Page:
COVID-19 Forces Rotterdam Festival to Celebrate 50th Anniversary in Two Parts 

Rotterdam Film Festival
Courtesy of Rotterdam Film Festival

Rotterdam Film Festival

The long-running Dutch festival will hold its golden jubilee in February and June 2021, with a series of events in between.  

The Rotterdam Film Festival has come up with a unique way of celebrating its 50th anniversary. 

The acclaimed Dutch art-house fest, which will have its golden jubilee next year, has decided to hold two separate events —one in early February, the other in early June. Rotterdam will link the dates with a series of events. The move, announced Tuesday, is a nod to the reality that, under COVID-19, Rotterdam will unlikely be able to hold a normal physical festival in January.

The February event, from Feb. 1-7, will feature the festival's international premieres and its main competition line-up. The industry side of the festival, Rotterdam's Pro Days program, including its CineMart film market will be held online-only from Feb. 1-5. The Rotterdam Lab for project development will also be a virtual event next year, running from Jan. 25-Feb. 5, 2021.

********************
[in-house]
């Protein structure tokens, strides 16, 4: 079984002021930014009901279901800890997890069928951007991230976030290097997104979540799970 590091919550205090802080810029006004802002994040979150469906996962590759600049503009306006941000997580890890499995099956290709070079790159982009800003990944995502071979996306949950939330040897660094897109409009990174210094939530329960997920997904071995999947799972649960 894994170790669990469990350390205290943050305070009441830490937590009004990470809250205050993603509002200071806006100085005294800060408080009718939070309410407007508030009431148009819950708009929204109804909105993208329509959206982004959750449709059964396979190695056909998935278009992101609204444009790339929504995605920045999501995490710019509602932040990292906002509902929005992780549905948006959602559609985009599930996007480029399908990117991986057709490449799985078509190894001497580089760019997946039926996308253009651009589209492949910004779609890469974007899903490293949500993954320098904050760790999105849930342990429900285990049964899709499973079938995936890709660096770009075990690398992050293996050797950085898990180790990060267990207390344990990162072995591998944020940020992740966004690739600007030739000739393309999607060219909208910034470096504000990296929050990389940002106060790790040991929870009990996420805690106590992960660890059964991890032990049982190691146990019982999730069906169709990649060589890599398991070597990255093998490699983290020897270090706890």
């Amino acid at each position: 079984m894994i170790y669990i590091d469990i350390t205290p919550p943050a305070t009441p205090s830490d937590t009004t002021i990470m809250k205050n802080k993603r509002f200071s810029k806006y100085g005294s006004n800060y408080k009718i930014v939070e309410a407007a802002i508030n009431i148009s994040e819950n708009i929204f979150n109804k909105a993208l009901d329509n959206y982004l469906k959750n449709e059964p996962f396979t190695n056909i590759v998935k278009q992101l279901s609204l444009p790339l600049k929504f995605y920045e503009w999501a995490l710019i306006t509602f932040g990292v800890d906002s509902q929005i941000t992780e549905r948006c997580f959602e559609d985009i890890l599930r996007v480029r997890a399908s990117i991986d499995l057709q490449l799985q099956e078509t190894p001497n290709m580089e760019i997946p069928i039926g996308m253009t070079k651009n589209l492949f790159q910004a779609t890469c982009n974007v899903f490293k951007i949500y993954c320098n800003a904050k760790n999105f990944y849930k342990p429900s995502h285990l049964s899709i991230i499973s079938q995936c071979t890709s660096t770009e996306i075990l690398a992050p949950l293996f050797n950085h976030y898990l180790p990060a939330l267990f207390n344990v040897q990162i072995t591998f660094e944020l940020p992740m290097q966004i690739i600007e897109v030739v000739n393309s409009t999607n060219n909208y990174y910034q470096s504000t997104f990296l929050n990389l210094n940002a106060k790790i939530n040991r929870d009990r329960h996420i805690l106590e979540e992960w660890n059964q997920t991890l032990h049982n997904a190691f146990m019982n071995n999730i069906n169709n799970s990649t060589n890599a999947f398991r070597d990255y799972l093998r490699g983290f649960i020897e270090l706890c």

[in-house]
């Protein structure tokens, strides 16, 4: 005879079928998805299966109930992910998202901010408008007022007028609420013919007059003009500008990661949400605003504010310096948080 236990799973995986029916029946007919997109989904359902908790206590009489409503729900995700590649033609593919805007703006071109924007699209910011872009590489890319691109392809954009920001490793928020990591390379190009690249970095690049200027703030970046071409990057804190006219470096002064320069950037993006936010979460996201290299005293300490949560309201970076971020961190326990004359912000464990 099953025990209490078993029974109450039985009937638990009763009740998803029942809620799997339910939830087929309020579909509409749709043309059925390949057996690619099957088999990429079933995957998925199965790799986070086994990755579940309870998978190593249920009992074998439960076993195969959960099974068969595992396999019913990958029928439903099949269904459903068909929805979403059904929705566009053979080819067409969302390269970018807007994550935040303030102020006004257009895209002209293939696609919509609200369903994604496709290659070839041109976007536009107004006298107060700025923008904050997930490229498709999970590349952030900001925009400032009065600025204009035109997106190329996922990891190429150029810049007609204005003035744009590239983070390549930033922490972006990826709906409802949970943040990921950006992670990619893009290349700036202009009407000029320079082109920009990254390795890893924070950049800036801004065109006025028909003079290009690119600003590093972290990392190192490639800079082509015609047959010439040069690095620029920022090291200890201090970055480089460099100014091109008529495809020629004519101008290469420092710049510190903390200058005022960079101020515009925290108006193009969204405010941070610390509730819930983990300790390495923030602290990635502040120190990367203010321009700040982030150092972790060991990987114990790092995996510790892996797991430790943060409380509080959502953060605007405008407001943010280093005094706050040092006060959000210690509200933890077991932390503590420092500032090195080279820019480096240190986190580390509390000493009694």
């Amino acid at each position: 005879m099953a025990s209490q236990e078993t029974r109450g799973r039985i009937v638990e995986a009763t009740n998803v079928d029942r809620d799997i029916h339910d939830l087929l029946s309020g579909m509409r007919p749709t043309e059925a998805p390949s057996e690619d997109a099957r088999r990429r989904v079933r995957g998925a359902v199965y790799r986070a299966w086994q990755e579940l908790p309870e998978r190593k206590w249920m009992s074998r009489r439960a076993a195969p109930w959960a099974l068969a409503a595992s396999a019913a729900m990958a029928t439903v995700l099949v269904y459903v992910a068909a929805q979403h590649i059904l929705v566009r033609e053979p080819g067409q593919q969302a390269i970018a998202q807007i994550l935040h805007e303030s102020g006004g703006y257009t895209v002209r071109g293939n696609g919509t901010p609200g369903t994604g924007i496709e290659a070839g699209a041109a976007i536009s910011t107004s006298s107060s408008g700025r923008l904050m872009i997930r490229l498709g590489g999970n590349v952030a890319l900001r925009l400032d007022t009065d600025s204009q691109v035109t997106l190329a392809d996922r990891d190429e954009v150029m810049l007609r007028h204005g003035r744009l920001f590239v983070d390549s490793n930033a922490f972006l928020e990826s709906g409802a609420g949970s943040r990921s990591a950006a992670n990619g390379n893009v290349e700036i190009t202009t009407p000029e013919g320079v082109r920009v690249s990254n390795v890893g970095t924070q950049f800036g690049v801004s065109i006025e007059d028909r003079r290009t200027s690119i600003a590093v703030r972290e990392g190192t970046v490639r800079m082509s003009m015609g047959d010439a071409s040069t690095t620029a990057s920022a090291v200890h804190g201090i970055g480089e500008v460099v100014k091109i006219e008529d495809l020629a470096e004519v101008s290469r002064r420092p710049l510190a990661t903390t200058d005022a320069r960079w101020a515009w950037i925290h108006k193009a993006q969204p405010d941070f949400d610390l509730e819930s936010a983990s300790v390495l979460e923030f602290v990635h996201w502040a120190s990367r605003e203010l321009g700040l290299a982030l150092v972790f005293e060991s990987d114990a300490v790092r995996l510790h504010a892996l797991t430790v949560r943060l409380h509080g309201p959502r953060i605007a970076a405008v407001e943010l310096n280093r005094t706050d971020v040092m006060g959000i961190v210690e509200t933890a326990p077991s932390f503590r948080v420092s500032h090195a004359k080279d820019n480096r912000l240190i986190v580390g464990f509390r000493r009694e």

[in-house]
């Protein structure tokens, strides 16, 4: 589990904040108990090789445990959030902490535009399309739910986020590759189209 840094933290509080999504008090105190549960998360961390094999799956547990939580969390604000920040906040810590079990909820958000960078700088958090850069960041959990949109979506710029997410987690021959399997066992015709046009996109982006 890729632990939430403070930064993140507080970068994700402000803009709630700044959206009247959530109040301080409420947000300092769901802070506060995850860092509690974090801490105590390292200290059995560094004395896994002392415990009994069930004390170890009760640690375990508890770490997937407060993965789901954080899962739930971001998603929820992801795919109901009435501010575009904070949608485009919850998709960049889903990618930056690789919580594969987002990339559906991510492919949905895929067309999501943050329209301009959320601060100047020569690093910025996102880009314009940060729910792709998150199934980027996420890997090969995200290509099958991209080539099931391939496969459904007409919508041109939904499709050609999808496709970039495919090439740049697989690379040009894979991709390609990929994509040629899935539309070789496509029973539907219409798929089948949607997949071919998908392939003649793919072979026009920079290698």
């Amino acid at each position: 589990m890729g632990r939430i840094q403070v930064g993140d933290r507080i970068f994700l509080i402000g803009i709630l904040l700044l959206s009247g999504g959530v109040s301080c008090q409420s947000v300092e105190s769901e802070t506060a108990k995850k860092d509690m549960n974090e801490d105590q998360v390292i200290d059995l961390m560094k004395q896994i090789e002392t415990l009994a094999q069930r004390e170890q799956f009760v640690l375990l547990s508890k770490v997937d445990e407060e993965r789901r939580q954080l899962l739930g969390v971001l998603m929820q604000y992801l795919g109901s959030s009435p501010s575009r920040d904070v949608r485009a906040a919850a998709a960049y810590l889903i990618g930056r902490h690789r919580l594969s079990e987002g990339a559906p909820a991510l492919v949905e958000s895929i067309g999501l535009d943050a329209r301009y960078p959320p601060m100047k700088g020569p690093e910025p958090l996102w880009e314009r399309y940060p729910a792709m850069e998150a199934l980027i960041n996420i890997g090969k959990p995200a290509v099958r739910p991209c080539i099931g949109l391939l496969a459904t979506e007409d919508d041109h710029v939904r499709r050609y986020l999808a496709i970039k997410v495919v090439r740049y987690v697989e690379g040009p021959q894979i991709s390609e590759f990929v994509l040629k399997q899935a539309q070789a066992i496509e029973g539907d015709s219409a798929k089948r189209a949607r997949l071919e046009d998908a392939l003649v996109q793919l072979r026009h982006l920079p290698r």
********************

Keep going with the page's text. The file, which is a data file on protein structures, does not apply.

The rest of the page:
The summer edition of the festival, set for June 2-6 in the Dutch port city, is intended as a public celebration of the Rotterdam international festival. In addition to large public screenings —assuming COVID conditions make that feasible and safe by next summer —Rotterdam intends to celebrate its 50th with stars from its storied, five-decade history, along with a collection of "fresh names and faces." 

Festival director Vanja Kaludjercic said the form of the 2021 fest would be different but that Rotterdam remains committed to delivering a "creatively audacious, mesmerizing festival, albeit one whose presentation – this year at least – will seem a little unfamiliar. The form may be different, but our program will be as thrilling and vital as ever."

The Netherlands, which has taken a more hands-off approach to COVID-19 restrictions than many of its European neighbors, recently tightened public anti-coronavirus measures amid a sharp rise in infection rates.